We know Easter isn't a season per se, but there are two particular foods that are specifically associated with this time of year. The first of these is lamb. Although quite rich, lamb is actually rather delicately flavoured and, depending upon the recipe, it can easily be paired with a red, a white or a rosé wine.
The thought of a roasted leg of British spring lamb served with Boulangère potatoes is making my mouth water as I type. This simple but classic combination is perfect for a family lunch this Easter and it cries out for something a little bit special in your wine glass. Rioja or Burgundy are both great accompaniments to lamb thanks to their medium bodied, juicy red fruit flavours and bright acidity. By way of a change, but following the same faultless logic, we're really taken with the Parés Baltà Hisenda Miret, a hand-crafted Garnacha (Grenache) made in tiny quantities. As with Tempranillo and Pinot Noir, Garnacha is brightly fruited with fresh acidity and moderate tannins. A subtle lick of oak supplies a little extra richness - just the ticket to pair with this meaty treat.
White wine with red meat? Yes indeed! If you prepare a dish with white wine, then drinking something similar alongside it makes perfect sense. "What does this have to do with lamb?", I hear you cry. Well, one of my favourite lamb dishes hails from Abruzzo in Italy and it involves braising the meat in white wine with Pecorino cheese and fresh peas. Drop me a line at email@example.com and I'll share the recipe! A red wine wouldn't work at all with this, the crisp fruitiness of a white is exactly what is needed. Although from further north, a good Soave is a delicious match. Try our new Cimalta Soave Classico from Corte Adami: its orchard fruits, its vibrant acidity and its almost saline minerality beautifully cut through the savoury richness of both the meat and the cheese.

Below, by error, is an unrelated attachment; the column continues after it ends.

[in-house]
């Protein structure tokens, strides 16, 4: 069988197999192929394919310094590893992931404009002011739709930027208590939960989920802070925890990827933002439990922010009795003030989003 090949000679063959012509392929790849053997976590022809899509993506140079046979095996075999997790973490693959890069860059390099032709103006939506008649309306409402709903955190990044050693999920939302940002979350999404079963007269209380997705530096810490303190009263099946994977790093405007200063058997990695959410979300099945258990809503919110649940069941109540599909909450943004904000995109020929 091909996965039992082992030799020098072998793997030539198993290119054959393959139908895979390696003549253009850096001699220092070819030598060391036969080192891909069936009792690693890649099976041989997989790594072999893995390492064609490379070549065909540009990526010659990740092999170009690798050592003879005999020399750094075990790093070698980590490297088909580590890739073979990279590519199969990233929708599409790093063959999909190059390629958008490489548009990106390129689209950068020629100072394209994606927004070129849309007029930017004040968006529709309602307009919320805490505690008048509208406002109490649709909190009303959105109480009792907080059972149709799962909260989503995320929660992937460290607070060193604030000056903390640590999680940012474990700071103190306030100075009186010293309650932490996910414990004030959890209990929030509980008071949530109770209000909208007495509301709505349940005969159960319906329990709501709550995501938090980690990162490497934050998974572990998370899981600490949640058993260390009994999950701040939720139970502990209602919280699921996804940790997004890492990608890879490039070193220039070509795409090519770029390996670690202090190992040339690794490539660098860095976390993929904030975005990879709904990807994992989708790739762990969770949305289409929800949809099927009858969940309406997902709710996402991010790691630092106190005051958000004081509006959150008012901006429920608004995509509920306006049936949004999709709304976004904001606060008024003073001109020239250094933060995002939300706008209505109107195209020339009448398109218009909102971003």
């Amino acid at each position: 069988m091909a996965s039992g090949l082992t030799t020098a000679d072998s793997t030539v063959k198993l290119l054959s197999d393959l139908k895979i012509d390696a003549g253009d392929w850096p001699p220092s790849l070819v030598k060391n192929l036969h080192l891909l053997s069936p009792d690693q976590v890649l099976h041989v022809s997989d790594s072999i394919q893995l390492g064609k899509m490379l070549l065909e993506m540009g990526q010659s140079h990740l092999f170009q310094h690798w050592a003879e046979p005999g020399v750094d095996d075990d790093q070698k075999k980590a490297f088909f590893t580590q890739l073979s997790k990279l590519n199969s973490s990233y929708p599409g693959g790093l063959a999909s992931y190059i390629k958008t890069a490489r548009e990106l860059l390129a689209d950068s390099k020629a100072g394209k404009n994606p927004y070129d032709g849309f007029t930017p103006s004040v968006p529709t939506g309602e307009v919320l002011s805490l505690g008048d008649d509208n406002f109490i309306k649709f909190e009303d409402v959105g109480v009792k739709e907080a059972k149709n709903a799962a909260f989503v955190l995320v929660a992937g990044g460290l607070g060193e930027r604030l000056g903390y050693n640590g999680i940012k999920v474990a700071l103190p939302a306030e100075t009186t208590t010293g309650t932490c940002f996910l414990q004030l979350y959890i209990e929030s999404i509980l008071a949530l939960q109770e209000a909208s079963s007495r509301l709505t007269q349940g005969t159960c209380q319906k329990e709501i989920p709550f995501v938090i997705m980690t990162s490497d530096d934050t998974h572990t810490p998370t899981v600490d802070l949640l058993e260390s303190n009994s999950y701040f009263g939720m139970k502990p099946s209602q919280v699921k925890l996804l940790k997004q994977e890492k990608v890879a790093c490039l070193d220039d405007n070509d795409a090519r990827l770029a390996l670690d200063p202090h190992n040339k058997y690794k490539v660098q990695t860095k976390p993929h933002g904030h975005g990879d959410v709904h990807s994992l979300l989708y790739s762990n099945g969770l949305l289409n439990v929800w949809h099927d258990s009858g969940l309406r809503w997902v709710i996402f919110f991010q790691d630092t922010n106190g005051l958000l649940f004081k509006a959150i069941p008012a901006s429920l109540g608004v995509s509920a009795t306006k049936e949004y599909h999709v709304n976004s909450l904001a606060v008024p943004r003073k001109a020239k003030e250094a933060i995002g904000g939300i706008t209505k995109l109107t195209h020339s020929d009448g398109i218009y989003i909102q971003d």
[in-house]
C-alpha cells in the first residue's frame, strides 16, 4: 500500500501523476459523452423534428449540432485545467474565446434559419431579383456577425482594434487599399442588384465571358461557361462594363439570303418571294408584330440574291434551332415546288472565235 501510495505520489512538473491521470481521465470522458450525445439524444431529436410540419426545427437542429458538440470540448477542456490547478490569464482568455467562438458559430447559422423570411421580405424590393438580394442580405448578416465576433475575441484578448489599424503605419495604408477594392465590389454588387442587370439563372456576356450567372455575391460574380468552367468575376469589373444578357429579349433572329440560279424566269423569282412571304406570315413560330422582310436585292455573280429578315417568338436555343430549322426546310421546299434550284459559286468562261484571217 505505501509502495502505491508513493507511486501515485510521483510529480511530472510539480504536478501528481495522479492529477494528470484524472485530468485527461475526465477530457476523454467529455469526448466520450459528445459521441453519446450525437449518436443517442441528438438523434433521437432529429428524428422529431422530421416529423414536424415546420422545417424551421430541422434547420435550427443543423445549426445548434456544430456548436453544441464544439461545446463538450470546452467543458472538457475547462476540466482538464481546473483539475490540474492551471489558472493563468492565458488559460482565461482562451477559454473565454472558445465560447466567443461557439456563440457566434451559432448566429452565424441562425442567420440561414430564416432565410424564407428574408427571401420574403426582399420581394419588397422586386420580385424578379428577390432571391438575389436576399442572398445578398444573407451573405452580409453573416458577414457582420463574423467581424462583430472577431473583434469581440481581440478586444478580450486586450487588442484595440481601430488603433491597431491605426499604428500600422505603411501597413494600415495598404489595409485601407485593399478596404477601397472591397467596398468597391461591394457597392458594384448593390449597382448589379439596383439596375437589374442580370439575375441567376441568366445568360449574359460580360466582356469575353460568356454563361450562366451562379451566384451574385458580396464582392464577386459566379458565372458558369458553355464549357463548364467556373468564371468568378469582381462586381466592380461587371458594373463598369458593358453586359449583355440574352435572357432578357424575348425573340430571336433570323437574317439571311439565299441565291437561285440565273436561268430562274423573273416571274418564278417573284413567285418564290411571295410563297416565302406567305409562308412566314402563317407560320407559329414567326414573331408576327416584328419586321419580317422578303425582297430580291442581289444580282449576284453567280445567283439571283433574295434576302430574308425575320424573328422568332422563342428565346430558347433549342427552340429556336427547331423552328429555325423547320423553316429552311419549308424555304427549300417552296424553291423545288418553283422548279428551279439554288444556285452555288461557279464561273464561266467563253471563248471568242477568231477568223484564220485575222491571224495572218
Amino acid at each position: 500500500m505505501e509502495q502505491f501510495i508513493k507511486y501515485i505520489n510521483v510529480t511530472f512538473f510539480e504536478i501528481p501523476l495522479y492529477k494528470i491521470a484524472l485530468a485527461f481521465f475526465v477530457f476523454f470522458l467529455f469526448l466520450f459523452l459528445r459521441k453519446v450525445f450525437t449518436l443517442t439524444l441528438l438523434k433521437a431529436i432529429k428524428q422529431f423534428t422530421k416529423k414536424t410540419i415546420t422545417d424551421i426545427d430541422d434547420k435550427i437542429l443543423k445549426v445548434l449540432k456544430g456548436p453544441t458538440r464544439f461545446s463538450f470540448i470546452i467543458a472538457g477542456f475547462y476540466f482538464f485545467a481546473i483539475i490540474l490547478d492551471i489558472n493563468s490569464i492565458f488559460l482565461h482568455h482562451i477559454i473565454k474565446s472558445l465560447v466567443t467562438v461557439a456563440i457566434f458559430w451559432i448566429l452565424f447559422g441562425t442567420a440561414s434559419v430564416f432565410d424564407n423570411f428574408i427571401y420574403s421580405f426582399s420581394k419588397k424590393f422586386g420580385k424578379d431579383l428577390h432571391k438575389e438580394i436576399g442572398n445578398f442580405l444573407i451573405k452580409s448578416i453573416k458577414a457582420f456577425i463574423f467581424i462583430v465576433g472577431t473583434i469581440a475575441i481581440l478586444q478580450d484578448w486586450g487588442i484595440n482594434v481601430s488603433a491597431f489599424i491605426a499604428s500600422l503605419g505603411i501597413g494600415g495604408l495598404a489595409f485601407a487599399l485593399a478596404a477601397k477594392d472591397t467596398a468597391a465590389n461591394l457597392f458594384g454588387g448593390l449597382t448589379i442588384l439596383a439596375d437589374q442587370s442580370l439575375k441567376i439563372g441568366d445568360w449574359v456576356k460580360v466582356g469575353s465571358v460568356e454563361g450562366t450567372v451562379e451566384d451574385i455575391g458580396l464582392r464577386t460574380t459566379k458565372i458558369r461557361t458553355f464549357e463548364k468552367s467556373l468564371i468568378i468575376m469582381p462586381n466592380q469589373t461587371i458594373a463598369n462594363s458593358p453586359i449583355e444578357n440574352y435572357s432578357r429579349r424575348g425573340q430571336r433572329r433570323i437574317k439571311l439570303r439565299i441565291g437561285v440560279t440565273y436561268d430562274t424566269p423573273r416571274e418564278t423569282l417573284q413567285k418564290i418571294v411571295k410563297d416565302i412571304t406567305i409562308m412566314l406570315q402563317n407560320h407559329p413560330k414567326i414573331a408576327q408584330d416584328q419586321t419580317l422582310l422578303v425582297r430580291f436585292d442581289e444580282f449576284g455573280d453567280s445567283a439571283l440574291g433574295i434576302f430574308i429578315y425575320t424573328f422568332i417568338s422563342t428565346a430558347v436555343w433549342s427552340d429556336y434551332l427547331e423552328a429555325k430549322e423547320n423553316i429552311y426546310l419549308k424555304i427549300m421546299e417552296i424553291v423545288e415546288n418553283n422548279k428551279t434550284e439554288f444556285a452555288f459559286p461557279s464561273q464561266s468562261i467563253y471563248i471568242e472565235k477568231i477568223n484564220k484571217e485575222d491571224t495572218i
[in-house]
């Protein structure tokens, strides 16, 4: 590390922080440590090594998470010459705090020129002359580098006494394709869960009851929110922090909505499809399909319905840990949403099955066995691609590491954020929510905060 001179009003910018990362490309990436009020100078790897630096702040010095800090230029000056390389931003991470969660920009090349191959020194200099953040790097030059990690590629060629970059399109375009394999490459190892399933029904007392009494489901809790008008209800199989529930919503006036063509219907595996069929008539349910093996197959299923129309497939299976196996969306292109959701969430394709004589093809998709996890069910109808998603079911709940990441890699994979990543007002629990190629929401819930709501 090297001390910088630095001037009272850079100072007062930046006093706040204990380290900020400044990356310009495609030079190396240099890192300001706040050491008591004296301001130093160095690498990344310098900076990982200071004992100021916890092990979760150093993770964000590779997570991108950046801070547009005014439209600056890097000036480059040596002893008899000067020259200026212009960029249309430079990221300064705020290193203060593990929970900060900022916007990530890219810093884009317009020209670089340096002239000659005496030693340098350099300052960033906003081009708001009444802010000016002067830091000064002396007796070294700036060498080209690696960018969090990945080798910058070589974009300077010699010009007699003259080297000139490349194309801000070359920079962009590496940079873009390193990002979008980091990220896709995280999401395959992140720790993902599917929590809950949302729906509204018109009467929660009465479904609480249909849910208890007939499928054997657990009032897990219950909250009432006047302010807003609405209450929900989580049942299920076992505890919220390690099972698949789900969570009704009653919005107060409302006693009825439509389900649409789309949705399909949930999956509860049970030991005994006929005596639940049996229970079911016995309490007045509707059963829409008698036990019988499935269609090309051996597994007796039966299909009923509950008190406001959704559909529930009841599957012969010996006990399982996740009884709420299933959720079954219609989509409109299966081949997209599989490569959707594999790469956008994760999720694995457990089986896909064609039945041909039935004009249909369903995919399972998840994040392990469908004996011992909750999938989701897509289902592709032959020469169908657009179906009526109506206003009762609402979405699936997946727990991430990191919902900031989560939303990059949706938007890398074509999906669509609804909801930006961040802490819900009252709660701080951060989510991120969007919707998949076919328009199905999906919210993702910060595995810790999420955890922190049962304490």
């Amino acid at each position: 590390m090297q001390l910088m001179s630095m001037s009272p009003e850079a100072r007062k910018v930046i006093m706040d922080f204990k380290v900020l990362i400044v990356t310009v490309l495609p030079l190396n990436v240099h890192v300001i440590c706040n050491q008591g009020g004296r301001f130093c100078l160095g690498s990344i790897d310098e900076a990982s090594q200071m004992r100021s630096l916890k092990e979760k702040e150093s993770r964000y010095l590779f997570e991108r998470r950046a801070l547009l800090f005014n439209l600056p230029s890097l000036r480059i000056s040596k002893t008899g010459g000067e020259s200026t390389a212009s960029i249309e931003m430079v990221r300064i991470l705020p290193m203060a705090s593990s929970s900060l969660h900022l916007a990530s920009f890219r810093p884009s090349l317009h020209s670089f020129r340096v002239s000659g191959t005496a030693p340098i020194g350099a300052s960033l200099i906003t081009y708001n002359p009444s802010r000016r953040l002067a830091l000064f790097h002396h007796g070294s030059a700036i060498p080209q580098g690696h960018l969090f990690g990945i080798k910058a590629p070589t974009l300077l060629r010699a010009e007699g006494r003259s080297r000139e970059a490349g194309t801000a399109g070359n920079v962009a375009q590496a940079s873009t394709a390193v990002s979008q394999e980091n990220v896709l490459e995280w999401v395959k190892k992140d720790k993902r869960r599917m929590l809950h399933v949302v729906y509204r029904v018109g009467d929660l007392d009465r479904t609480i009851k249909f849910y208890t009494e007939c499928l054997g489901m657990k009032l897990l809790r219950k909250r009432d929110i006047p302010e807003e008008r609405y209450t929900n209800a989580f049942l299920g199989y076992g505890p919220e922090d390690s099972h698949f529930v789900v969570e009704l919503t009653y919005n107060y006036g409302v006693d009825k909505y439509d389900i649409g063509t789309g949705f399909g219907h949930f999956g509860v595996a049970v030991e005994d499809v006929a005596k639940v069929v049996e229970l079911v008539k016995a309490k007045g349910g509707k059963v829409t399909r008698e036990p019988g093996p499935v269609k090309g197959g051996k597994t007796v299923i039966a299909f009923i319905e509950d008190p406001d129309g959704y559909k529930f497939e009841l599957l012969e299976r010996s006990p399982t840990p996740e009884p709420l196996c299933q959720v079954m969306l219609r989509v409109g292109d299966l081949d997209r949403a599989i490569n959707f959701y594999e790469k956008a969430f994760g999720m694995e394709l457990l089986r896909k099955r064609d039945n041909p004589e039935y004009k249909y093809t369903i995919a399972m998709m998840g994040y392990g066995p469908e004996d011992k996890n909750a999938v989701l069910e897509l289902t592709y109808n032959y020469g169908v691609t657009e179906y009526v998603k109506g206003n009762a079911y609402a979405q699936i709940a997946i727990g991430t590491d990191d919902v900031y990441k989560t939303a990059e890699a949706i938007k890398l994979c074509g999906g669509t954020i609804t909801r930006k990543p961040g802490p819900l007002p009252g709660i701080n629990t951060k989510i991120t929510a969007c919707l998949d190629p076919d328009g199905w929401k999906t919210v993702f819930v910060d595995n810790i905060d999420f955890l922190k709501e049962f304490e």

If your taste is rather more Provençale in nature, try grilled rump of lamb served with a traditional ratatouille. To be fair, you could probably pair any colour of wine with this dish, but for us a rosé offers the best of all worlds as it has a great combination of the freshness of a white wine and some of the structure of a red. Our brand new Fronton rosé from Château Clamens is a blend of 50% Négrette - the native, local red grape variety - with Syrah and Cabernet Franc making up the balance. Made just to the north of Toulouse, this is regional food and wine pairing at its finest!
Back up at the top we mentioned two foods that we would be pairing with wines for you to enjoy this Easter. If lamb was the first of these, there is only one other thing that the second food can be. Easter eggs! If you have the willpower to save your Easter eggs until dessert, here are three wines that really work with with chocolate. Tokaji is probably our favourite wine to pair with chocolate, and the 5 Puttonyos Tokaji Aszú from Château Dereszla is a match made in heaven. The sweetness and cherry fruit of Luigi Righetti's Recioto Della Valpolicella would work nicely with either your Easter egg or a chocolate dessert. Our final suggestion is Gratavinum's Dolç D’En Piqué, a deliciously rich, but not overly sweet, red dessert wine from Priorat that's loaded with dried red berry and fig fruit and creamy oak flavours. Great with dark chocolate!
We do hope you try some of these suggestions because we have heartily enjoyed them all, although we are still stumped to come up with a better pairing with a creme egg than strong cup of black coffee!
Have a very happy Easter from all of us at Gerrard Seel.